Dating atlas fruit jars
Among the earliest glass jars used for home canning were wax sealers, named in reference to the sealing wax that was poured into a channel around the lip to secure a tin lid.This process, which was complicated and error-prone, became popular in the late 1830s or early 1840s and was commonly used for sealing fruit jars from the early 1850s until about 1890.The band, when screwed down, presses a separate stamped tin-plated steel disc-shaped lid against the jar's rim.An integral rubber ring on the underside of the lid creates a hermetic seal.The bail-style jars are still widely used in Western Europe, particularly France and Italy, where the two largest manufacturers (France's Le Parfait and Italy's Bormioli Rocco) produce the Le Parfait and Fido brands, respectively.While bail-type jars are widely available in the United States, they are generally marketed there exclusively for dry storage and only rarely used for home canning.Between 18, many other patents were issued for Mason jar improvements and closures.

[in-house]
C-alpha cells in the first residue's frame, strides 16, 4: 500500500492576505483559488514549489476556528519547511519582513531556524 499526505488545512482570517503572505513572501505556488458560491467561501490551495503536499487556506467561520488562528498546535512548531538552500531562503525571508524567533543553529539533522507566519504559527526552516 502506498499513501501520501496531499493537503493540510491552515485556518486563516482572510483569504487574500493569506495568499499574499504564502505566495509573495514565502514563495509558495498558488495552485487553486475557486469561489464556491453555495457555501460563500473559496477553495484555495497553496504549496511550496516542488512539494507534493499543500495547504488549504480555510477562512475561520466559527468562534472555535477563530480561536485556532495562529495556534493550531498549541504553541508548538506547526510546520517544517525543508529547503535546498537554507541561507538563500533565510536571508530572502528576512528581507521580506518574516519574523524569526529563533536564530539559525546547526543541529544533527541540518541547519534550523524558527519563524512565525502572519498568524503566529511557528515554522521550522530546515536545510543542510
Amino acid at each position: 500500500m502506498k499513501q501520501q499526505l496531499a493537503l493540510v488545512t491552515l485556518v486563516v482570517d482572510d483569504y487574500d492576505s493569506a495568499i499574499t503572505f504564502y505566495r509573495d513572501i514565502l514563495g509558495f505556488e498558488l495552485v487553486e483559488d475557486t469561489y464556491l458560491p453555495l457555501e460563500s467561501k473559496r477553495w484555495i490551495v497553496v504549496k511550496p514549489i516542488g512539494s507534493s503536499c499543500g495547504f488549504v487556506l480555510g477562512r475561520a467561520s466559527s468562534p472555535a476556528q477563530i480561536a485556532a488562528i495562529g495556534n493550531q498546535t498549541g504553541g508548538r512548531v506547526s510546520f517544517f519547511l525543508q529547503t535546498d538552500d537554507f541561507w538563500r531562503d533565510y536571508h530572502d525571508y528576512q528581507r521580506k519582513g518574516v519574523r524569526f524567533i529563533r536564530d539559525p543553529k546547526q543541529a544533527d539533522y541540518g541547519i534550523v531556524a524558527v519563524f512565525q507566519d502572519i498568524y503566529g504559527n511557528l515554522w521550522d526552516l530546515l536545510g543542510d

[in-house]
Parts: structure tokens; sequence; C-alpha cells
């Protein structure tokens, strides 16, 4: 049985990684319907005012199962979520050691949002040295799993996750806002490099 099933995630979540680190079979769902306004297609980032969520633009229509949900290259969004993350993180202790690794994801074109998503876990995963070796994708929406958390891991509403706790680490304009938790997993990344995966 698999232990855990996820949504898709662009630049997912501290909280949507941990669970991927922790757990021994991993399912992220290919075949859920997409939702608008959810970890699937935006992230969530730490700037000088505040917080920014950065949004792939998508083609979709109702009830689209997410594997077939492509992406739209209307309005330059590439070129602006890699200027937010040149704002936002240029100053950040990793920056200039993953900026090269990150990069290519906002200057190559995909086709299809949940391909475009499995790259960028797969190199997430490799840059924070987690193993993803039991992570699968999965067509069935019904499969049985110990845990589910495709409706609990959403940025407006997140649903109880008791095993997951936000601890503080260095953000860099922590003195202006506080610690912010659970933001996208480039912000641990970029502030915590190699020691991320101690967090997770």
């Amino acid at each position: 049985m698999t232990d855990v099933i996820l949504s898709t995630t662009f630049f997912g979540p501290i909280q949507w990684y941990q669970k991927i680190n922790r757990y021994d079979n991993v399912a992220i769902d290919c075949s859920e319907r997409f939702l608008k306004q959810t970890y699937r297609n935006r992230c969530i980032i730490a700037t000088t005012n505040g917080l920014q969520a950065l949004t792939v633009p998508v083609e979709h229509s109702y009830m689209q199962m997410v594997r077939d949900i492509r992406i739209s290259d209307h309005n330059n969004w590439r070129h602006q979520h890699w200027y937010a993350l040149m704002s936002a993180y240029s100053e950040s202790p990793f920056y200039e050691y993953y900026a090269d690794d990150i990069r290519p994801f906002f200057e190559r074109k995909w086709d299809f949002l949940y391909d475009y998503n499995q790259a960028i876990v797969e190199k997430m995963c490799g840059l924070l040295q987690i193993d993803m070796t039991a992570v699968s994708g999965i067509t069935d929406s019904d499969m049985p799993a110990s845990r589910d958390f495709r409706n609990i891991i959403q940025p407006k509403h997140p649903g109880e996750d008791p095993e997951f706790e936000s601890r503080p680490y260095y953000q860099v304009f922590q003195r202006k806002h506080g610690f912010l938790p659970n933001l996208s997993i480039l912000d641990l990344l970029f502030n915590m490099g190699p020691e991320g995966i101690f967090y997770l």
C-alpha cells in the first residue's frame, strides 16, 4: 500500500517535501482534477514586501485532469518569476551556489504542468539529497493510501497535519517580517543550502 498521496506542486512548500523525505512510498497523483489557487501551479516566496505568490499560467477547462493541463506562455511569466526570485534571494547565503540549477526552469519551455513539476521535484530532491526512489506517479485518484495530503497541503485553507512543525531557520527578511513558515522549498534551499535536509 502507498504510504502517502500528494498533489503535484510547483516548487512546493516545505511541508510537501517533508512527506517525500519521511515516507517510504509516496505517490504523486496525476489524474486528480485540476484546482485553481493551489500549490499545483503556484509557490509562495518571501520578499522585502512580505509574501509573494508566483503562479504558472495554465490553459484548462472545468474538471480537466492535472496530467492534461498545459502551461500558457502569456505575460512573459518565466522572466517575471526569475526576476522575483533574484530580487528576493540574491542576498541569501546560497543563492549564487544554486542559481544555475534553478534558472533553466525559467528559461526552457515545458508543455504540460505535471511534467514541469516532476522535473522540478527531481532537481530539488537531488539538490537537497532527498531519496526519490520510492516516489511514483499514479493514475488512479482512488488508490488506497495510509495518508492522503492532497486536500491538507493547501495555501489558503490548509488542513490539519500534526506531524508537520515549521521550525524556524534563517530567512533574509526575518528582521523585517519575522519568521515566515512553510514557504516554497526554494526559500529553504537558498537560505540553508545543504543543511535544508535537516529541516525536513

Within a short time he sold the patent rights to several individuals, including Henry Putnam and Karl Hutter. De Quillfeldt used the term "Lightning" to refer to the sealing method, but the closure's popular use on fruit jars led to the name, Lightning fruit jar.The court acknowledged that Mason had invented the jar in 1859, but he did not apply for a patent for an improved version of the fruit jar until 1868.In the meantime, several others had patented designs and Mason had known these jars were being produced and sold.The stopper or lid was typically made from metal, porcelain, or ceramic, while a rubber gasket was used to seal the container. The sealing surface on the jar was a "shelf" that supported the lower edge of the lid.Putnam modified de Quillfeldt's design so that the lid was secured by centering the wire bail between two raised dots or in a groove along the lid's center. A rubber gasket between the shelf and the bottom surface of the lid formed a secure seal when the wire closure was tightened.
An improper or failed seal or microbial growth will cause the dome to pop upward.